Film, like other forms of expression, reflects the ideals and values of a people and a culture. But these critics seem to argue that hatred should be repressed, not expressed for the sake of assimilation. Historically that has never worked. Repressed hatred is a pressure cooker whose pent up steam will explode far more violently than if it escaped from a relief valve.

I oppose racial descrimination and groups that advocate it, but equally oppose those who attack my freedom of speech and my right to defend myself against those who would attempt against my life or freedom of choice.

The film's primary argument is that after the Civil War, organizations such as the KKK provided a much needed relief valve for the pent up steam of a large group of proud people who rebelled against the injustice of losing their property, dignity and way of life. Gone With the Wind was more subtle, (and less explanatory) but no different.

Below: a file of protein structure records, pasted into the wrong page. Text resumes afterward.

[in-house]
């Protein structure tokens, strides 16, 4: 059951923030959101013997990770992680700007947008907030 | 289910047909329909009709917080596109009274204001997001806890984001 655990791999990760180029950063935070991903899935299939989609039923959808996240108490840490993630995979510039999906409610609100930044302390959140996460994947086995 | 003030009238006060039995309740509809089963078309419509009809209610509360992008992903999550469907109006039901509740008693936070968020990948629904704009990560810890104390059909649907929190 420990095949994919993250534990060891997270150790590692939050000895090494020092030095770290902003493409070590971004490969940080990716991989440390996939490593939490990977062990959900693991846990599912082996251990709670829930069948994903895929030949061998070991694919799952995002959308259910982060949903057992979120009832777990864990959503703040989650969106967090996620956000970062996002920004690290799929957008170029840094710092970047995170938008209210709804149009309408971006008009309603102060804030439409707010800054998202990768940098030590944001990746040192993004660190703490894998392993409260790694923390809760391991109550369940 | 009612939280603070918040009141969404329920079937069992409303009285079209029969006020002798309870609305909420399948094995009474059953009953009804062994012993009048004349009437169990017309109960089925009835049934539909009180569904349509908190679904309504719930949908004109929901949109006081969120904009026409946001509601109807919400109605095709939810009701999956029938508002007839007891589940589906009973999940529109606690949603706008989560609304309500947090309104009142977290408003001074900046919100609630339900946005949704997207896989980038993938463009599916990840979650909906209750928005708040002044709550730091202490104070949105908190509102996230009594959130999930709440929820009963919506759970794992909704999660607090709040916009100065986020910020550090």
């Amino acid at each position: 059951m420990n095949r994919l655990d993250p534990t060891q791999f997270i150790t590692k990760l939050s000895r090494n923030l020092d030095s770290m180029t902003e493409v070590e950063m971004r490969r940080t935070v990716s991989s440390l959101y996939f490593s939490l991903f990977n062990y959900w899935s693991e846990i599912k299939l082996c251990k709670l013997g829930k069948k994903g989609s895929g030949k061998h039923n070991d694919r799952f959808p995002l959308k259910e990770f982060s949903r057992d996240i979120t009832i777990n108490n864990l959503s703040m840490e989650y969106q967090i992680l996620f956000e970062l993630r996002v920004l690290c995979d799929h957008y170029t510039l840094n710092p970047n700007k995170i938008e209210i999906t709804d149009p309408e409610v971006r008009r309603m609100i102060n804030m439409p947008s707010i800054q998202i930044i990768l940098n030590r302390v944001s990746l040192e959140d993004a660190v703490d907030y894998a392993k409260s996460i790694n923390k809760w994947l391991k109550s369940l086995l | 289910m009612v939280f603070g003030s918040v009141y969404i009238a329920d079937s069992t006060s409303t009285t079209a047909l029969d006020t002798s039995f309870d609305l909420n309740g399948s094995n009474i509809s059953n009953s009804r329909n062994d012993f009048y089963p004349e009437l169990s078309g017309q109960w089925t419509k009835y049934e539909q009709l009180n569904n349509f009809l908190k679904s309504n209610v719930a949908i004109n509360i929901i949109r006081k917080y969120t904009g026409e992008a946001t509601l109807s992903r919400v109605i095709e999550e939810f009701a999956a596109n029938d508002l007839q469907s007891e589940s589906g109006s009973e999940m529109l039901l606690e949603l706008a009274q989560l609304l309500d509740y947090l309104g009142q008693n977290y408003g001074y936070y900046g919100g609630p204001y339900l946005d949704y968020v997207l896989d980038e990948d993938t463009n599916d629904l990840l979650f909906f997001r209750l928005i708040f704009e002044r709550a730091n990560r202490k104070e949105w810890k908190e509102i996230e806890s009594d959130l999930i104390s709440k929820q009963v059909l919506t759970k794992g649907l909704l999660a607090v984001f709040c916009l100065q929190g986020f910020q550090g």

The movie depicted government at its worst and rebellion at its best. The film will certainly be hated by the communist and globalist varieties of socialists. For that reason alone, I give it 5 stars.

The film showed that those in power who claim to supress hatred are those who repress freedom whenever an opinion or behavior is opposed to theirs. They are happy to provide us with a grey world of subservience that they design and implement while they hide their own prejudice behind their hipocrecy.

This movie offers the belief, hope and motivation to those under despotic rule, that freedom can be achieved by opposing tyranny. That lesson is as relevant today as it was after the Civil War.
Reviewer: Bythe_way - favoritefavoritefavoritefavorite - April 18, 2010
Subject: Amendments?